And they thought I was joking, so you know I really didn’t know that meant Facebook. Now, I kind of know what Facebook is. I don’t have the Facebook page, whatever it’s called. But, what I’m experiencing just through Twitter is that, and just reading online news and bloggers, which that I learned to do last year, really only last year.
So it is a double-edged sword because unfortunately, you know on the good end it becomes a meritocracy, and everybody can speak their mind and say what they want. On the very, very bad end is that no one is held accountable to the truth. And there’s absolutely nothing you can do. Like, I found sh*t out, quite frankly, about what people can do personally to my [Wikipedia page] and stuff like that … That’s like going in and changing like where Alaska is.
I’m going to decide that Alaska is in Japan, and I’m just going to write that next to Alaska in the Encyclopedia Britannica, and they’re going to print it. I hope that as this progresses, since it is fairly new, that there is an accountability brought into what people say, and that slander laws, which by the way to apply to some extent, but it’s complicated. But they are not allowed to slander you online when it’s a blatant lie, and they have quotes around it. They’re not allowed to do that.
But hopefully, as time progresses those technological wizards will find a way that people are legally held accountable for not just the lies they tell, but if people think I’m inflammatory, they should come on my Twitter feed and really read what the word inflammatory means, because it’s already happening to some extent where there are celebrities that are obviously in danger. And, you know the FBI is all over it and things like that.
So I think that legally, we are starting to realize that this can be threatening and dangerous, and that there really has to be better controls. This is a whole other world. When I see a sentence with quotes around it on some news site started by a lunatic, and then that’s picked up, and then it’s on CBS News, and it’s like, “Really? Where are your fact checkers? And what do I do about it?” For me, it’s all very, very shocking because [at] my age and I never caught up, you know?
I have friends who are obviously in the media and/or who are in the media and are obviously much more aware of this, like telling me and they’re like, “Go to so and so and, you know they said this.” And I’m like, “How do I even get to this page, because it doesn’t even seem legitimate.” And then you realize, “Oh, it is legitimate for a lot of people, and I guess they really believe that.”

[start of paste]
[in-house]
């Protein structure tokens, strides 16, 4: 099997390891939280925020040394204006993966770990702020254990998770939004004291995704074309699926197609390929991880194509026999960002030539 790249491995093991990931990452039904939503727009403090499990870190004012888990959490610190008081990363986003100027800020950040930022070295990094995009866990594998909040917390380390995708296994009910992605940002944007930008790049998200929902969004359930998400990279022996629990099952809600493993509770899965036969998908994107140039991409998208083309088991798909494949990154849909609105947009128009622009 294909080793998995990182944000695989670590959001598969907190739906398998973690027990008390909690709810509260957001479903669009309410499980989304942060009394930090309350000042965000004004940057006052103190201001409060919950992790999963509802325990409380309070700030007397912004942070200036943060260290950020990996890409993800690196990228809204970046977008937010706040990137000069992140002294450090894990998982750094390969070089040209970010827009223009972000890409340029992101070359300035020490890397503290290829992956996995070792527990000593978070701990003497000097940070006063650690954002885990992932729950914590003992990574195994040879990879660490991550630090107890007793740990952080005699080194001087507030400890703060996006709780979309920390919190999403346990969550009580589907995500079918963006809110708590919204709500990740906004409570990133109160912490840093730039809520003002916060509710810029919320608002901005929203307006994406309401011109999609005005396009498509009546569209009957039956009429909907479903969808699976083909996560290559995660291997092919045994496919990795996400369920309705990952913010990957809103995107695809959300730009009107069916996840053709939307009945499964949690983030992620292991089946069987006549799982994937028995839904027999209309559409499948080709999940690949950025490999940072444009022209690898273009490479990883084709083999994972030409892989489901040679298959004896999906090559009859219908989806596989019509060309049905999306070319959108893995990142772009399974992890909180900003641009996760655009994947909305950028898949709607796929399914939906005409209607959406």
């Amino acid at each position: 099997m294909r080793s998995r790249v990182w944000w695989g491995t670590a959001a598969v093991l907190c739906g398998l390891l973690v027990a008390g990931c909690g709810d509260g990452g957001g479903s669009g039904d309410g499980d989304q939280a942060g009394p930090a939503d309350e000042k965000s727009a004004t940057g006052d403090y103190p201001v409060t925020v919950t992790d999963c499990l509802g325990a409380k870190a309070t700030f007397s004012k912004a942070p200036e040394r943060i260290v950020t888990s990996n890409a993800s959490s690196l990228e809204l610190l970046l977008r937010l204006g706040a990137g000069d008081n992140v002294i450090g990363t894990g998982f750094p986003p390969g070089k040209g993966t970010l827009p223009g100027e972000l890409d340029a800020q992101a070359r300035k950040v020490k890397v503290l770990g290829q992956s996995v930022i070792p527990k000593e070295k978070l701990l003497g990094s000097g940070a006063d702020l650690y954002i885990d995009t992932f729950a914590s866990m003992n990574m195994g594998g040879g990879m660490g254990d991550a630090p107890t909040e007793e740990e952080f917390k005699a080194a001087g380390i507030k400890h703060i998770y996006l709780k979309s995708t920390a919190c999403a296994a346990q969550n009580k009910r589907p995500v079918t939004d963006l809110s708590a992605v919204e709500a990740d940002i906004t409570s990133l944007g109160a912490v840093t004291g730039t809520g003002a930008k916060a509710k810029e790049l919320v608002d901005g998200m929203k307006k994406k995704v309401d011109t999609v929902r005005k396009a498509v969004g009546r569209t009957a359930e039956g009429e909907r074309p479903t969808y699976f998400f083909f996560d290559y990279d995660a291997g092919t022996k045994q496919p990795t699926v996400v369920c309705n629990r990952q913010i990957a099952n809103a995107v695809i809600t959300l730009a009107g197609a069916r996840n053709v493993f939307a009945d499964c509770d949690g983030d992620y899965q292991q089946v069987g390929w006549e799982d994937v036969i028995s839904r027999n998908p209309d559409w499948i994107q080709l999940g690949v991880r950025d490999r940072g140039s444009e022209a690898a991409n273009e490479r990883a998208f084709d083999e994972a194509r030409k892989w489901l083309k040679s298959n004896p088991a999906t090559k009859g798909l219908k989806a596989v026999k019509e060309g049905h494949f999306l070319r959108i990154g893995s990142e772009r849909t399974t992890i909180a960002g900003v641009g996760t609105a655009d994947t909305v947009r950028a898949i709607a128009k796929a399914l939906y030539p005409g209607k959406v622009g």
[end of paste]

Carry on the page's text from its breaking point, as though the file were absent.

And then there’s a personal thing where I think, “Wow, so now people believe, like some really bad sh*t about me.” And I’m not afraid of my opinions and I’m not afraid of the controversial one. My position on equality for everybody, my position on how I feel about pro-choice, and votership, I’m not afraid of those things, but when I read crazy [things], like I wished so and so was dead or I was happy that a certain right wing individual died, I’m like, “Wait, I didn’t say that.”
And then you go back to the Twitter feed and you realize, “Oh, I see what they did. They left out this and this and this, took out somebody else’s name, and put in my Twitter name instead.” And then, you’re just like, “Wow, so am I powerless to go to this place in outer space and say you can’t do this.”
I asked someone the other day where the Web was, and I wasn’t kidding. I said, “Like, where is it? Where’s the hub of it? Is it in a bunker in Idaho? Where is it?” It was with group of people who were trying to explain something to me, like, how to work iTunes, I think it was. And they were like saying, “Wait, is she serious?”
And a close friend of mine said, “Oh yeah, she’s really serious.” And I was like, “OK, so it’s not in Iowa, so is it in a satellite in outer space?” So it’s all new to me. But yes, it is a very, very dangerous double-edged sword, and there’s good and there’s bad. And I think that if we don’t find ways to control it, even like online could just become some extremist fanatical online thing on both sides. It could be just taken over because they’ve got nothing else to do but like spout inflammatory lies, whatever it is.